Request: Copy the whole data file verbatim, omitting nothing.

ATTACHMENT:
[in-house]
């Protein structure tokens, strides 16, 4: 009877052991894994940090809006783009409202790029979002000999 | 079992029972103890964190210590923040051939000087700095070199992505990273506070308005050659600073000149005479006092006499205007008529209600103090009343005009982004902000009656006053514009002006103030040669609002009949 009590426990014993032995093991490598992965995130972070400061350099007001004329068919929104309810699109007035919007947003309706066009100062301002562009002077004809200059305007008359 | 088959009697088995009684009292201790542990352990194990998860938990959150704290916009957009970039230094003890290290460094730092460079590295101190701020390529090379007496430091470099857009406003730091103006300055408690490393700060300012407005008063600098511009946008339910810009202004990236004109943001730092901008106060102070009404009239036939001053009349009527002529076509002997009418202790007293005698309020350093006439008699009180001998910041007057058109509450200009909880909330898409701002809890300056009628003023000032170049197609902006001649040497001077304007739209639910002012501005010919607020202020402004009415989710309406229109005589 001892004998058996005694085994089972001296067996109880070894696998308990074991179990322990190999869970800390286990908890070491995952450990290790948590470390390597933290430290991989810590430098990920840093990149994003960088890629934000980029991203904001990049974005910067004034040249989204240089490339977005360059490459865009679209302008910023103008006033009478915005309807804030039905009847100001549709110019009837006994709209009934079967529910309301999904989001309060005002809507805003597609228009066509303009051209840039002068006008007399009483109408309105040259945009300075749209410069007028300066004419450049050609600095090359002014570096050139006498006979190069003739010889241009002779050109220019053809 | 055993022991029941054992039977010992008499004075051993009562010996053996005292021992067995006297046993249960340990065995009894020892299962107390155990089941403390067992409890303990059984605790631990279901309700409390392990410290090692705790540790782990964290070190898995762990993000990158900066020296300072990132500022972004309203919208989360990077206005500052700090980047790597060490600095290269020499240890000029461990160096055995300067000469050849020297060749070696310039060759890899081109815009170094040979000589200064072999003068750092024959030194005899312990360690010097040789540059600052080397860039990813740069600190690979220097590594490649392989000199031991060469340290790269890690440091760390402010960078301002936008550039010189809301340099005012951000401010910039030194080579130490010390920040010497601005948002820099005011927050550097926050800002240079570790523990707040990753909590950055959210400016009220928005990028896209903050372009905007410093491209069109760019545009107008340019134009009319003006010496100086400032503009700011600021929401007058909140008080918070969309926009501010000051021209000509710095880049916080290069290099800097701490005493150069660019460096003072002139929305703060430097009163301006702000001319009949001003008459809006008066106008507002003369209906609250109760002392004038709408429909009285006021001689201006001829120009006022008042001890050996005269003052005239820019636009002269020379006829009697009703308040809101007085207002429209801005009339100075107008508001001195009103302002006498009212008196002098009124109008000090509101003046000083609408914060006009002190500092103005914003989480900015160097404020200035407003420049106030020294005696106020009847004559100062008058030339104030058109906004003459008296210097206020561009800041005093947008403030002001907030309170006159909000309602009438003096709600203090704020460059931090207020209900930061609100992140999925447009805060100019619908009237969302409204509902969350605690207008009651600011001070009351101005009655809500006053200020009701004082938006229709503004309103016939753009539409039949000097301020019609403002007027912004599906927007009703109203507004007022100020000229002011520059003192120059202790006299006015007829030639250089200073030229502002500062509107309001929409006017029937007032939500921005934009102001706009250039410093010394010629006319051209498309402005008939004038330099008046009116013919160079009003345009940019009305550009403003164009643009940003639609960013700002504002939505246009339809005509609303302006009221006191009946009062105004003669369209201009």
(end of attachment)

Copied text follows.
[in-house]
């Protein structure tokens, strides 16, 4: 009877052991894994940090809006783009409202790029979002000999 | 079992029972103890964190210590923040051939000087700095070199992505990273506070308005050659600073000149005479006092006499205007008529209600103090009343005009982004902000009656006053514009002006103030040669609002009949 009590426990014993032995093991490598992965995130972070400061350099007001004329068919929104309810699109007035919007947003309706066009100062301002562009002077004809200059305007008359 | 088959009697088995009684009292201790542990352990194990998860938990959150704290916009957009970039230094003890290290460094730092460079590295101190701020390529090379007496430091470099857009406003730091103006300055408690490393700060300012407005008063600098511009946008339910810009202004990236004109943001730092901008106060102070009404009239036939001053009349009527002529076509002997009418202790007293005698309020350093006439008699009180001998910041007057058109509450200009909880909330898409701002809890300056009628003023000032170049197609902006001649040497001077304007739209639910002012501005010919607020202020402004009415989710309406229109005589 001892004998058996005694085994089972001296067996109880070894696998308990074991179990322990190999869970800390286990908890070491995952450990290790948590470390390597933290430290991989810590430098990920840093990149994003960088890629934000980029991203904001990049974005910067004034040249989204240089490339977005360059490459865009679209302008910023103008006033009478915005309807804030039905009847100001549709110019009837006994709209009934079967529910309301999904989001309060005002809507805003597609228009066509303009051209840039002068006008007399009483109408309105040259945009300075749209410069007028300066004419450049050609600095090359002014570096050139006498006979190069003739010889241009002779050109220019053809 | 055993022991029941054992039977010992008499004075051993009562010996053996005292021992067995006297046993249960340990065995009894020892299962107390155990089941403390067992409890303990059984605790631990279901309700409390392990410290090692705790540790782990964290070190898995762990993000990158900066020296300072990132500022972004309203919208989360990077206005500052700090980047790597060490600095290269020499240890000029461990160096055995300067000469050849020297060749070696310039060759890899081109815009170094040979000589200064072999003068750092024959030194005899312990360690010097040789540059600052080397860039990813740069600190690979220097590594490649392989000199031991060469340290790269890690440091760390402010960078301002936008550039010189809301340099005012951000401010910039030194080579130490010390920040010497601005948002820099005011927050550097926050800002240079570790523990707040990753909590950055959210400016009220928005990028896209903050372009905007410093491209069109760019545009107008340019134009009319003006010496100086400032503009700011600021929401007058909140008080918070969309926009501010000051021209000509710095880049916080290069290099800097701490005493150069660019460096003072002139929305703060430097009163301006702000001319009949001003008459809006008066106008507002003369209906609250109760002392004038709408429909009285006021001689201006001829120009006022008042001890050996005269003052005239820019636009002269020379006829009697009703308040809101007085207002429209801005009339100075107008508001001195009103302002006498009212008196002098009124109008000090509101003046000083609408914060006009002190500092103005914003989480900015160097404020200035407003420049106030020294005696106020009847004559100062008058030339104030058109906004003459008296210097206020561009800041005093947008403030002001907030309170006159909000309602009438003096709600203090704020460059931090207020209900930061609100992140999925447009805060100019619908009237969302409204509902969350605690207008009651600011001070009351101005009655809500006053200020009701004082938006229709503004309103016939753009539409039949000097301020019609403002007027912004599906927007009703109203507004007022100020000229002011520059003192120059202790006299006015007829030639250089200073030229502002500062509107309001929409006017029937007032939500921005934009102001706009250039410093010394010629006319051209498309402005008939004038330099008046009116013919160079009003345009940019009305550009403003164009643009940003639609960013700002504002939505246009339809005509609303302006009221006191009946009062105004003669369209201009």